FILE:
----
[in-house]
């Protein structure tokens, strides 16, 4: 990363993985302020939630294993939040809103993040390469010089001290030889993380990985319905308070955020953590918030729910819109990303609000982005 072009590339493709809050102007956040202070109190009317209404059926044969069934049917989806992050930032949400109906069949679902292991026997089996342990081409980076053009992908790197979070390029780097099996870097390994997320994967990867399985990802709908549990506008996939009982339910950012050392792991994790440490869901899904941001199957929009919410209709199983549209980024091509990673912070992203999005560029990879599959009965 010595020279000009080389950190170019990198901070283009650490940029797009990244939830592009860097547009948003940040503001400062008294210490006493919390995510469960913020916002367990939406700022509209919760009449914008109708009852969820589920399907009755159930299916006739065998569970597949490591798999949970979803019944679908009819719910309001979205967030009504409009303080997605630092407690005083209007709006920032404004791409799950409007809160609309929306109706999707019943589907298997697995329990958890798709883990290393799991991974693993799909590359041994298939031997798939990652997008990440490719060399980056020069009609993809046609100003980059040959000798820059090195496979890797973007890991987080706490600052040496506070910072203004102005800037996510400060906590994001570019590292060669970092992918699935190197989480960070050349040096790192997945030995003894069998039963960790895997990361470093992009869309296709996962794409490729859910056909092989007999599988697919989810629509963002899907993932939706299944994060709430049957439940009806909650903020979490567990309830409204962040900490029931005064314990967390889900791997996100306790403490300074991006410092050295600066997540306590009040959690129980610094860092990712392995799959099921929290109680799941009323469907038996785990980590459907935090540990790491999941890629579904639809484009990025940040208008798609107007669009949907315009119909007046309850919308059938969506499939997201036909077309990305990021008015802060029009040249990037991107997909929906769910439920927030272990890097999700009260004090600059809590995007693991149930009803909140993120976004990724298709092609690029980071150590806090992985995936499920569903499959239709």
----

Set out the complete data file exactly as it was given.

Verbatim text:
[in-house]
């Protein structure tokens, strides 16, 4: 990363993985302020939630294993939040809103993040390469010089001290030889993380990985319905308070955020953590918030729910819109990303609000982005 072009590339493709809050102007956040202070109190009317209404059926044969069934049917989806992050930032949400109906069949679902292991026997089996342990081409980076053009992908790197979070390029780097099996870097390994997320994967990867399985990802709908549990506008996939009982339910950012050392792991994790440490869901899904941001199957929009919410209709199983549209980024091509990673912070992203999005560029990879599959009965 010595020279000009080389950190170019990198901070283009650490940029797009990244939830592009860097547009948003940040503001400062008294210490006493919390995510469960913020916002367990939406700022509209919760009449914008109708009852969820589920399907009755159930299916006739065998569970597949490591798999949970979803019944679908009819719910309001979205967030009504409009303080997605630092407690005083209007709006920032404004791409799950409007809160609309929306109706999707019943589907298997697995329990958890798709883990290393799991991974693993799909590359041994298939031997798939990652997008990440490719060399980056020069009609993809046609100003980059040959000798820059090195496979890797973007890991987080706490600052040496506070910072203004102005800037996510400060906590994001570019590292060669970092992918699935190197989480960070050349040096790192997945030995003894069998039963960790895997990361470093992009869309296709996962794409490729859910056909092989007999599988697919989810629509963002899907993932939706299944994060709430049957439940009806909650903020979490567990309830409204962040900490029931005064314990967390889900791997996100306790403490300074991006410092050295600066997540306590009040959690129980610094860092990712392995799959099921929290109680799941009323469907038996785990980590459907935090540990790491999941890629579904639809484009990025940040208008798609107007669009949907315009119909007046309850919308059938969506499939997201036909077309990305990021008015802060029009040249990037991107997909929906769910439920927030272990890097999700009260004090600059809590995007693991149930009803909140993120976004990724298709092609690029980071150590806090992985995936499920569903499959239709």